Mark Byrnes is a senior associate editor at CityLab who writes about design and architecture.
Ciudad Caribia, built from scratch under the watch of Venezuela's late president, has many, many problems.
Ciudad Caribia, about 9 miles from Caracas, was built under the watch of former Venezuela President Hugo Chavez. Chavez had hoped the city would become a model for 21st century utopian living. So far, it hasn't turned out that way.
Construction began in 2006. The city initially opened its doors to over 1,000 residents and planned to eventually welcome thousands more. But they never materialized. Today, less than 2,000 of Ciudad Caribia's 20,000 apartments have been built. And it's struggled to serve even its small population.
Before Chavez's death, residents complained of long waits for promised apartments, forcing as many as 11 people to live in the same unit, according to this 2012 BBC report. In the same report, residents are seen waiting as long as an hour for state-provided vans to pick them up to take them into the capital. More recently, people have waited more than three hours just to get into the local grocery store. A local bakery closed for a full year with no given reason.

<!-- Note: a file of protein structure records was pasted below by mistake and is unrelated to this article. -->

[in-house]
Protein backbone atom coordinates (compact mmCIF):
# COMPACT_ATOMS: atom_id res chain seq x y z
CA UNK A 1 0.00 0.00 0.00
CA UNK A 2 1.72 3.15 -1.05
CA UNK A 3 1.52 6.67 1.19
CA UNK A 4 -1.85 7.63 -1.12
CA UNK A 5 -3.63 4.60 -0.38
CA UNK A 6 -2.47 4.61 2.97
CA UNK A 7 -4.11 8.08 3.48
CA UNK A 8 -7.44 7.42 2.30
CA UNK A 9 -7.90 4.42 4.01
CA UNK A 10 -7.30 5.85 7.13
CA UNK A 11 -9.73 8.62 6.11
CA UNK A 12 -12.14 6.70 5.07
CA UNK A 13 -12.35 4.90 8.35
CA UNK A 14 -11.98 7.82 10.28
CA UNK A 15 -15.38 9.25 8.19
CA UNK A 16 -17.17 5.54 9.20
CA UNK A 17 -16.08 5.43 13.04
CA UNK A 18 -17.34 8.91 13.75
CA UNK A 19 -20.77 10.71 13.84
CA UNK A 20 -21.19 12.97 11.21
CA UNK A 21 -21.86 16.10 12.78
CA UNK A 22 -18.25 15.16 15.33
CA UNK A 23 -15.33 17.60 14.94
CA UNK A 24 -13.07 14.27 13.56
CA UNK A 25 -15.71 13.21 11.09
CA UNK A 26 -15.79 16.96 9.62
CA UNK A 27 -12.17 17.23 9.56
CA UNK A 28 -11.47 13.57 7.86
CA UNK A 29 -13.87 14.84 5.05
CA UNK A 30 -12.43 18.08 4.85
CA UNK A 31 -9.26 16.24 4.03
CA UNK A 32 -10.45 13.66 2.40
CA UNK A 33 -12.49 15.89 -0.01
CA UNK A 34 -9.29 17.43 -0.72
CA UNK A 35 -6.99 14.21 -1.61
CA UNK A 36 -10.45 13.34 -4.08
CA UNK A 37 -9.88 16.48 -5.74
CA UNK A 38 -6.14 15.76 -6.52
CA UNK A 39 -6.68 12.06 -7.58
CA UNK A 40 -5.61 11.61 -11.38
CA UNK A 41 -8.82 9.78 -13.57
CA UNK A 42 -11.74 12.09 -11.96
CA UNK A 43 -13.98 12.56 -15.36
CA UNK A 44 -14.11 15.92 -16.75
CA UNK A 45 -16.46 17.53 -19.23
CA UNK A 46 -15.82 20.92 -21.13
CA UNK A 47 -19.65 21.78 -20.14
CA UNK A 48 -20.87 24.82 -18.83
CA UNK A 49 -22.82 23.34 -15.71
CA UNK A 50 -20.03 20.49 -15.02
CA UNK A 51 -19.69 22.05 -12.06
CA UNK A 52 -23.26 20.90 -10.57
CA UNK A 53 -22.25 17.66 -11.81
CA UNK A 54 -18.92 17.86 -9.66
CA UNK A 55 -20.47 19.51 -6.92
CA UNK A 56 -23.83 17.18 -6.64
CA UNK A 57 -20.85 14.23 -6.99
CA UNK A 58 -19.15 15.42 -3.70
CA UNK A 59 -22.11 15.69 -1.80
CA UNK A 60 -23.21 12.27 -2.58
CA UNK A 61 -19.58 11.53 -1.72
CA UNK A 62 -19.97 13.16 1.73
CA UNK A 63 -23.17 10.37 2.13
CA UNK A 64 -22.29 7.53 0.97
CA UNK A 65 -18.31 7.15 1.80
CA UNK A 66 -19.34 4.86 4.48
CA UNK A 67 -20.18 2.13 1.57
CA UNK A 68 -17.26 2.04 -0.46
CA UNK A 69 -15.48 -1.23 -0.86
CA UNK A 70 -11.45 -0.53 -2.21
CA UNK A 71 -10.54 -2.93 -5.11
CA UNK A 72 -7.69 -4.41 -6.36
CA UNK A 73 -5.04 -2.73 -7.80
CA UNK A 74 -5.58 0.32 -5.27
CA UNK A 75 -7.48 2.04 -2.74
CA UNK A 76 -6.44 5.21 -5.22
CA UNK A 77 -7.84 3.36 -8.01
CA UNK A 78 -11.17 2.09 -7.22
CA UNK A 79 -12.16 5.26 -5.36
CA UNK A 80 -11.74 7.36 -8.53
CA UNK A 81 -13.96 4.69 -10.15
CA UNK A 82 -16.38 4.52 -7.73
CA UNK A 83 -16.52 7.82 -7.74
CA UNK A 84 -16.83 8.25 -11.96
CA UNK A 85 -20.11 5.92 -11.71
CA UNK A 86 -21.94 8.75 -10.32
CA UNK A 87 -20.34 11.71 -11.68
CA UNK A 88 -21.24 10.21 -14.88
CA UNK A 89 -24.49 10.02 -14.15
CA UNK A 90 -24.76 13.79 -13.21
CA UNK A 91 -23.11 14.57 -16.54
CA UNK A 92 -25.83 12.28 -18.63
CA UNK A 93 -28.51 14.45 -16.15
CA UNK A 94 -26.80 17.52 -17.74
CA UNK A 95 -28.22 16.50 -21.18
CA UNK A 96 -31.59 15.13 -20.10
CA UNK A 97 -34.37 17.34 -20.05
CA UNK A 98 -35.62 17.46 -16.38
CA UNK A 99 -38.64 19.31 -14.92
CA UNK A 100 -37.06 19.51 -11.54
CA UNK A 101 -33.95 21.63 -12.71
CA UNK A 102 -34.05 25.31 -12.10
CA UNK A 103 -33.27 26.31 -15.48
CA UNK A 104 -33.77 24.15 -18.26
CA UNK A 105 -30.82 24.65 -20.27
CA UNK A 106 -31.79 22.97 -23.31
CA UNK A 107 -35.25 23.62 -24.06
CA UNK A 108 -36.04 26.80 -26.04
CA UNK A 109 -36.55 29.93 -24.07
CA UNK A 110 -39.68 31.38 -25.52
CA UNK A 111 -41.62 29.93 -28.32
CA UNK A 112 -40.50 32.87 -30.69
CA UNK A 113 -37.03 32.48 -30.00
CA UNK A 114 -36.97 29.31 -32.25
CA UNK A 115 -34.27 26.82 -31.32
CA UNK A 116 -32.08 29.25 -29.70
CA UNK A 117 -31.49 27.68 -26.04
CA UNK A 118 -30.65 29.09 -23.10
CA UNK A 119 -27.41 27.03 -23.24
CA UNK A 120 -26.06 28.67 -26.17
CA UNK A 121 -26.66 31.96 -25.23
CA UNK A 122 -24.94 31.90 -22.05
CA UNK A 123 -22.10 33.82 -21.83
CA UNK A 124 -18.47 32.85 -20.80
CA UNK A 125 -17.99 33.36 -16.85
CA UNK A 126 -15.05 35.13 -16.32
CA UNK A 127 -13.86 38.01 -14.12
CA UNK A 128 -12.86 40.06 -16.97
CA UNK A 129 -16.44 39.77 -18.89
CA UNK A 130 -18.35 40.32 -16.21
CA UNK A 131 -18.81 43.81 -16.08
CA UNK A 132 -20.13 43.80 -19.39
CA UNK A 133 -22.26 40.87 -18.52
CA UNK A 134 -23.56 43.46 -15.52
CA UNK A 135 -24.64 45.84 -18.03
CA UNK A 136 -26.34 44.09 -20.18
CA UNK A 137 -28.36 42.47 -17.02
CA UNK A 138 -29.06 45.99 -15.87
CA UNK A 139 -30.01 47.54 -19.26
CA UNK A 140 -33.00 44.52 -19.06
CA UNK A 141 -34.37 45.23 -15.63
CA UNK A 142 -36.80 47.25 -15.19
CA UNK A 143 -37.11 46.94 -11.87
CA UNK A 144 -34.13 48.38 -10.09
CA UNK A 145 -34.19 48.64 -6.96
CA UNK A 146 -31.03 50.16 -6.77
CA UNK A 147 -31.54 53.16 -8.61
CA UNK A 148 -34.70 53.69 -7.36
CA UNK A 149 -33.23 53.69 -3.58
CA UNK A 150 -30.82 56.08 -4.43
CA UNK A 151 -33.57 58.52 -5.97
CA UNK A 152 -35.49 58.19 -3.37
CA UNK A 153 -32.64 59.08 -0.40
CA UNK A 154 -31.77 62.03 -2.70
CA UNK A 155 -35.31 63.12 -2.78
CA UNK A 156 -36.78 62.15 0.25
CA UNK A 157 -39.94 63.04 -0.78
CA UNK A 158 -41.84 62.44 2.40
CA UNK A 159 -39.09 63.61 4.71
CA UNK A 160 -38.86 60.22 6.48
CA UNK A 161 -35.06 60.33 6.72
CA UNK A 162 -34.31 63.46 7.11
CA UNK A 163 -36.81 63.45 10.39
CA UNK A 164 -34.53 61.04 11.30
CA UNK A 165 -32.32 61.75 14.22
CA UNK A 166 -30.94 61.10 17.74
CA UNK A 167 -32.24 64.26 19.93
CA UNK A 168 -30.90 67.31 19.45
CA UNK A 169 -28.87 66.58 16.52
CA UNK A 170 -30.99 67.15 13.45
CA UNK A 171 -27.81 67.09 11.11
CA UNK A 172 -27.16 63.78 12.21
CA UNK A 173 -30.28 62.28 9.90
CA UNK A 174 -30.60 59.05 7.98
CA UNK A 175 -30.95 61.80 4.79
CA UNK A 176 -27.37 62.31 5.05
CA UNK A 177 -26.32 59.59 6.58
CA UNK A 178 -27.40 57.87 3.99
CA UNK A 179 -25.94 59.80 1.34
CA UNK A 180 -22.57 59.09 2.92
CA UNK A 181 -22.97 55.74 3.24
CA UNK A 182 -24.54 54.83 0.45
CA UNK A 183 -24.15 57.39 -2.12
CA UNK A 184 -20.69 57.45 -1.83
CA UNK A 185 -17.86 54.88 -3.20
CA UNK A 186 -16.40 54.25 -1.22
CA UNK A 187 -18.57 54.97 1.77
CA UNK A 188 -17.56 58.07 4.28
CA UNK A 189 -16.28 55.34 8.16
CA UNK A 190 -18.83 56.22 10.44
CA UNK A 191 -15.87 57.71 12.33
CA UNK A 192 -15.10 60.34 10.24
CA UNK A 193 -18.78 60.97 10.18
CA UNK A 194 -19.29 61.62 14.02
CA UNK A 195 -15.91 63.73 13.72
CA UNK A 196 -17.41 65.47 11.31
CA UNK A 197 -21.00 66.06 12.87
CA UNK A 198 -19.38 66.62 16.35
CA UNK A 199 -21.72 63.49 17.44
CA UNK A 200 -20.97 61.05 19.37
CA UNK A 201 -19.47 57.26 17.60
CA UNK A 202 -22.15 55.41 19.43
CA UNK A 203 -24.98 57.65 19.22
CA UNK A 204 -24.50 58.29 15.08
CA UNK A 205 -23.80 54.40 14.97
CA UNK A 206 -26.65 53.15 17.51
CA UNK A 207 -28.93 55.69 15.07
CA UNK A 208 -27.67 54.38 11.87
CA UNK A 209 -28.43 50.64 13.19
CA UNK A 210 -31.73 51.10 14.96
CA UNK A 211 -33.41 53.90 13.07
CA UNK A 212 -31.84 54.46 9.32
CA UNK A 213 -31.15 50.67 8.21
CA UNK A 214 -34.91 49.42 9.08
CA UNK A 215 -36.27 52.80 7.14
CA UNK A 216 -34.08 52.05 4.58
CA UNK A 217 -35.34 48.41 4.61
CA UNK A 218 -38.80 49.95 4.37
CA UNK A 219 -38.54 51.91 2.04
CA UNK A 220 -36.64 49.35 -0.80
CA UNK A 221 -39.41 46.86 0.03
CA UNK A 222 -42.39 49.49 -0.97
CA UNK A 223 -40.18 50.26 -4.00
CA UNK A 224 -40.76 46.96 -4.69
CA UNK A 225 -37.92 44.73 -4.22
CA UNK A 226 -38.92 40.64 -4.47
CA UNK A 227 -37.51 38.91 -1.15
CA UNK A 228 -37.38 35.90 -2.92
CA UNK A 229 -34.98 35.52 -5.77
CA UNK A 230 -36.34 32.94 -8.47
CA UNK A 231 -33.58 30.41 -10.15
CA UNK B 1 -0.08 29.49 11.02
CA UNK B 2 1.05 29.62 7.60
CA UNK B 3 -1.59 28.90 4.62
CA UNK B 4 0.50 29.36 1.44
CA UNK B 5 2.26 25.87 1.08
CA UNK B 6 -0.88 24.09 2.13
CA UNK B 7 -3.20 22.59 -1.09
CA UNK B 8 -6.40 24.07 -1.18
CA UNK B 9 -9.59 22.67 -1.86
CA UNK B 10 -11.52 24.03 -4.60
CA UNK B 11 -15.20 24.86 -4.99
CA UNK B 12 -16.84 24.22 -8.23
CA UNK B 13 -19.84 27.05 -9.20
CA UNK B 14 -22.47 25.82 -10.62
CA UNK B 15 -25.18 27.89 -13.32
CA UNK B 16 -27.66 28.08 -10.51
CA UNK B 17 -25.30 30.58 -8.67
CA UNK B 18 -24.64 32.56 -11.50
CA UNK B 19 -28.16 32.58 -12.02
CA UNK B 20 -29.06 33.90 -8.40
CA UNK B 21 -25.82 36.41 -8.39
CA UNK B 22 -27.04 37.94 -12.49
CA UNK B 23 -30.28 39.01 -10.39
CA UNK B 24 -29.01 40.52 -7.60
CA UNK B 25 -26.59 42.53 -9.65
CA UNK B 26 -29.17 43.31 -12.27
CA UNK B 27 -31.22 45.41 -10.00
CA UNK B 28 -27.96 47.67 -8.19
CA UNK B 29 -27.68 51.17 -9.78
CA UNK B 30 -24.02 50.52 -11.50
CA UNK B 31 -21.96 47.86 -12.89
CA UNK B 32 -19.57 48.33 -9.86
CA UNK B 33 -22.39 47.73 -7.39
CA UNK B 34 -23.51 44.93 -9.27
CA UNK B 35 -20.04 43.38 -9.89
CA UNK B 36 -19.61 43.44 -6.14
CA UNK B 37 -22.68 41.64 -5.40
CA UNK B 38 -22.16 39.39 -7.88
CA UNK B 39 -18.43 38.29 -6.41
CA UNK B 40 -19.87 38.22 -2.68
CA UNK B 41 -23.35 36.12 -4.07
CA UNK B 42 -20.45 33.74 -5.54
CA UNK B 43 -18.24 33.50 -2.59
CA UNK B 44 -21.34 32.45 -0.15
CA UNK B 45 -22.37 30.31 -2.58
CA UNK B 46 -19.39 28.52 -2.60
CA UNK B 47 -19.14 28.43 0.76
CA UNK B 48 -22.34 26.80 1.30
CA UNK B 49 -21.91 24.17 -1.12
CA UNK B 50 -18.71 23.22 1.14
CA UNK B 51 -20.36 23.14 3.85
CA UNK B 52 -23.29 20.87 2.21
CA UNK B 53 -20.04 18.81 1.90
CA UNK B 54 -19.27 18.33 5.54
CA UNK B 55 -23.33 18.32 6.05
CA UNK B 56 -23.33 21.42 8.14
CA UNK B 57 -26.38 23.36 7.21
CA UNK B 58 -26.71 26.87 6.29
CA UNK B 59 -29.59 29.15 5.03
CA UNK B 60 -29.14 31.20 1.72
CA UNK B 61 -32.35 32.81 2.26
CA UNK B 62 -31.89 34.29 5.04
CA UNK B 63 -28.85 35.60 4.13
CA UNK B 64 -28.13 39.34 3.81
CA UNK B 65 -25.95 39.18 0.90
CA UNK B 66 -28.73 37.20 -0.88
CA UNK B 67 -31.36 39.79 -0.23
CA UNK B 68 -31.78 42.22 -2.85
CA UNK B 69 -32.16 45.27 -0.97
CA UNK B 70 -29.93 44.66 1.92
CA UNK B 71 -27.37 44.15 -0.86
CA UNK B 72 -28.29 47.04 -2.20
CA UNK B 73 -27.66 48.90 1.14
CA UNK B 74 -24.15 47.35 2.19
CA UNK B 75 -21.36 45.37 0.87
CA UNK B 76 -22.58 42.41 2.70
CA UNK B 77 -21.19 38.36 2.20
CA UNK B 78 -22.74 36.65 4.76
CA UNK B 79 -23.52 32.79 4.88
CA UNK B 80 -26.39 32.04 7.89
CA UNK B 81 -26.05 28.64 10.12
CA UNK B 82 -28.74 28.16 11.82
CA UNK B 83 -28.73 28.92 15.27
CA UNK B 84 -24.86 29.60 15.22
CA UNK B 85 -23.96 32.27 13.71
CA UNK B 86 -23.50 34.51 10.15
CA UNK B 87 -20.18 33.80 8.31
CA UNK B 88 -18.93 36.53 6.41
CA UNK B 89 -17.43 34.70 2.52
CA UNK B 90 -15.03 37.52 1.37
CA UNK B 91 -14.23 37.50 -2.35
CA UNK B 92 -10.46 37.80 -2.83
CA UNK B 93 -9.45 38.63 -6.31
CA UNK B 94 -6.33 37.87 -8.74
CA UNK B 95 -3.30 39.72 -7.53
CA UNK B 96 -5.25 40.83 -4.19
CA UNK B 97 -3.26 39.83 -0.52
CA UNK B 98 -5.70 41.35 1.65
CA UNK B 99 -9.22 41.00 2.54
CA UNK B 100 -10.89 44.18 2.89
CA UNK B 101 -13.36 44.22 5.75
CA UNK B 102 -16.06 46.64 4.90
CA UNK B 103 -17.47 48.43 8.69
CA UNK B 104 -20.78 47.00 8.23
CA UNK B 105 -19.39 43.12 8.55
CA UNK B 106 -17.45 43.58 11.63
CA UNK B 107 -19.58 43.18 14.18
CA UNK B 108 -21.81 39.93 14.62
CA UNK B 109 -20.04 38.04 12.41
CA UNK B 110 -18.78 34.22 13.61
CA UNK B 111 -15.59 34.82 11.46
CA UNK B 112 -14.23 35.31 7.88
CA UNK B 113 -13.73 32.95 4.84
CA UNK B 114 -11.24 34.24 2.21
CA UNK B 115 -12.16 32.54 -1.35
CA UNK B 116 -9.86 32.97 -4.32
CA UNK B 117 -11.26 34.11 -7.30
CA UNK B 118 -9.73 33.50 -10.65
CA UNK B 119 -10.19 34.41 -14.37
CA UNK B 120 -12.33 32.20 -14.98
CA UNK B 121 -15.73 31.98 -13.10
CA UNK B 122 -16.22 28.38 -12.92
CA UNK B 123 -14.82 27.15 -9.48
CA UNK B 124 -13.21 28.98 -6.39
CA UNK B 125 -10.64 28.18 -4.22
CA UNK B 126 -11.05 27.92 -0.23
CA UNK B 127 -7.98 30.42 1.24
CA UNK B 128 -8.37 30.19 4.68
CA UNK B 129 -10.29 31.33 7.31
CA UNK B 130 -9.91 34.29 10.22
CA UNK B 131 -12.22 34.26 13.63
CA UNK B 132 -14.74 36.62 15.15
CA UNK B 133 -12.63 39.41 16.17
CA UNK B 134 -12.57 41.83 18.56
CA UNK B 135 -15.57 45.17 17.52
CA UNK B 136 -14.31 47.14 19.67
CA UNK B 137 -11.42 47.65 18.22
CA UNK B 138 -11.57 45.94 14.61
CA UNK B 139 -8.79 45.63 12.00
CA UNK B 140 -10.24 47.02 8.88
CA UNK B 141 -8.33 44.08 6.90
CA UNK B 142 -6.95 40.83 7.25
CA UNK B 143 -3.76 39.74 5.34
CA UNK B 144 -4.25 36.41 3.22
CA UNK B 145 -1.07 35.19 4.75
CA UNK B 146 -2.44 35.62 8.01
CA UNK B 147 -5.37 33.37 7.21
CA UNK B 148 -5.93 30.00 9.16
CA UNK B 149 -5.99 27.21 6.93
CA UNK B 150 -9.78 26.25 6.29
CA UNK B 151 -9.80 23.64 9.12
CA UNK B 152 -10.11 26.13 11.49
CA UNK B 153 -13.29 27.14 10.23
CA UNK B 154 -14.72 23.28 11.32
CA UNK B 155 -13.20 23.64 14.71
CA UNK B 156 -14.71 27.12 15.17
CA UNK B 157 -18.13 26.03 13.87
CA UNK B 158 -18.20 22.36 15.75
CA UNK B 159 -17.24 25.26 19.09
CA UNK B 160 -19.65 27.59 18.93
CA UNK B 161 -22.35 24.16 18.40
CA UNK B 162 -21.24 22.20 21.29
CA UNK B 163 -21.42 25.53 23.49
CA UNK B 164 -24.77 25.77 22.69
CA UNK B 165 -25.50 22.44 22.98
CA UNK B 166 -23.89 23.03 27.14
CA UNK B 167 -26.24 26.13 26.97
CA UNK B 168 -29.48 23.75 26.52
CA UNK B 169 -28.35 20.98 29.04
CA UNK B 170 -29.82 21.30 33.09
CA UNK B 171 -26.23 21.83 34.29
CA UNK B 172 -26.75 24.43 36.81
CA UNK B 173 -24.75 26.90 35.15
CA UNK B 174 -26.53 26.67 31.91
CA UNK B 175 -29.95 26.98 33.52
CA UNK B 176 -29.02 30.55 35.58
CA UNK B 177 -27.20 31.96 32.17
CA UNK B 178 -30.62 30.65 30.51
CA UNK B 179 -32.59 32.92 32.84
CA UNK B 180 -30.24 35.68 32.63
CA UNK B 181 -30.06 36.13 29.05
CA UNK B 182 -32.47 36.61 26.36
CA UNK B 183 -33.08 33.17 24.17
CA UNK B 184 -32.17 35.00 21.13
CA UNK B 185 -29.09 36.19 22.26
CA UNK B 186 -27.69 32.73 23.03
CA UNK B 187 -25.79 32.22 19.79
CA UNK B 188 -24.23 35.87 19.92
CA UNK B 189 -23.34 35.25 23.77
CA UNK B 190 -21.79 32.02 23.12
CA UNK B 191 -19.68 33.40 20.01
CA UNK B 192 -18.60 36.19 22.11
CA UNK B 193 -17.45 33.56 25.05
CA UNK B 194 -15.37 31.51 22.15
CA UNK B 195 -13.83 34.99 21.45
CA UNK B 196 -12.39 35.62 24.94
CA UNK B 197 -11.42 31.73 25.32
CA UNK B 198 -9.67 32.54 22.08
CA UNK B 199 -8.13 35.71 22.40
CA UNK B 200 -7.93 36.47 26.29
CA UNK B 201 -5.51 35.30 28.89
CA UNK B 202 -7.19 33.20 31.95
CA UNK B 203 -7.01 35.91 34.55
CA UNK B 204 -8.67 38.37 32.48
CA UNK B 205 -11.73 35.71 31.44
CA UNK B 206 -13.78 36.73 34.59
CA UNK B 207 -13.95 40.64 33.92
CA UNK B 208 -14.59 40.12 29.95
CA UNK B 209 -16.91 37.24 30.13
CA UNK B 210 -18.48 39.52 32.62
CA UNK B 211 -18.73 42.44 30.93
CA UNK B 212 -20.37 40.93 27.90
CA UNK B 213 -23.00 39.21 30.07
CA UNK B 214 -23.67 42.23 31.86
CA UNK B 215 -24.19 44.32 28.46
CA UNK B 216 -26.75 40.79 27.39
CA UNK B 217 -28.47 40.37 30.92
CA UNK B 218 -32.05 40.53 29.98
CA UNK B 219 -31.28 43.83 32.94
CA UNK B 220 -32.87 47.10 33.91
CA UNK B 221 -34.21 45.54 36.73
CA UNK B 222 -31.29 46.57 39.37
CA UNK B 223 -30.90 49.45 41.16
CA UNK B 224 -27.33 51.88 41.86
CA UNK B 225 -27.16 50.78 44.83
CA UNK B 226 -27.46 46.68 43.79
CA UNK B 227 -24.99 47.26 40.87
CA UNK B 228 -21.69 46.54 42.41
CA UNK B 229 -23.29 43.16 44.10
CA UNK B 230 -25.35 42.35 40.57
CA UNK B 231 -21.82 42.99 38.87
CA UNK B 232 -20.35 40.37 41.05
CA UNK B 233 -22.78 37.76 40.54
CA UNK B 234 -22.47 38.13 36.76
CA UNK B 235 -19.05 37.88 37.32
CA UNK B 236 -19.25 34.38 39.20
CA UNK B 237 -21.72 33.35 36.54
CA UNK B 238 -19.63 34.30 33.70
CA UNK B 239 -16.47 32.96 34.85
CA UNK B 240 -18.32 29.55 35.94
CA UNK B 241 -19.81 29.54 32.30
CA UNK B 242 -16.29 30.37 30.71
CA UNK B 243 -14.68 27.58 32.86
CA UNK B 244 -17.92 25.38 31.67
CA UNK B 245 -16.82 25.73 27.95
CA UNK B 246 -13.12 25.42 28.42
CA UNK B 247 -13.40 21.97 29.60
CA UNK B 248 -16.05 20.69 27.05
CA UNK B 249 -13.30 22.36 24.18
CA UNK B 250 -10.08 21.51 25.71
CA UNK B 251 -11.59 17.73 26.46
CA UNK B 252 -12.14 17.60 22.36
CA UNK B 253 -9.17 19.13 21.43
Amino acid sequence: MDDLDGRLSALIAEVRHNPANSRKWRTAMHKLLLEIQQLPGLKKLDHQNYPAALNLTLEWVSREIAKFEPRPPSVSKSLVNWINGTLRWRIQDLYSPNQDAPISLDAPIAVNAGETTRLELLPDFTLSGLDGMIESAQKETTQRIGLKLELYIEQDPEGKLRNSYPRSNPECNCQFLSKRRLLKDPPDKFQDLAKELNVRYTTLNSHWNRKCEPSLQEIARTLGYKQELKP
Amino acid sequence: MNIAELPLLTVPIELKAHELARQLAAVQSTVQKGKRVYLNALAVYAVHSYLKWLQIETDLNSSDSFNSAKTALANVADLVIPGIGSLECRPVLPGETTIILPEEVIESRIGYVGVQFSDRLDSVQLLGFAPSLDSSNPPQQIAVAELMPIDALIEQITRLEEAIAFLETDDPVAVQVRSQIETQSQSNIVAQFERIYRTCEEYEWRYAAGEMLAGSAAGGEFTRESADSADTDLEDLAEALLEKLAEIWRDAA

Tensions between residents and authorities stretch beyond wait times. According to a report in El Nacional, people in the government-constructed city suspected of voting for opposition leader Henrique Capriles over Nicolas Maduro in last April's presidential elections were threatened with possible eviction. Around the same time, an incident between residents and police left one 17-year old dead. That led to an angry mob vandalizing the local police station; the national guard is now in charge of security.
Below, Reuters photographers Jorge Silva and Edwin Montilva give us a look at the struggling city, one where Hugo Chavez's vision and legacy are always present: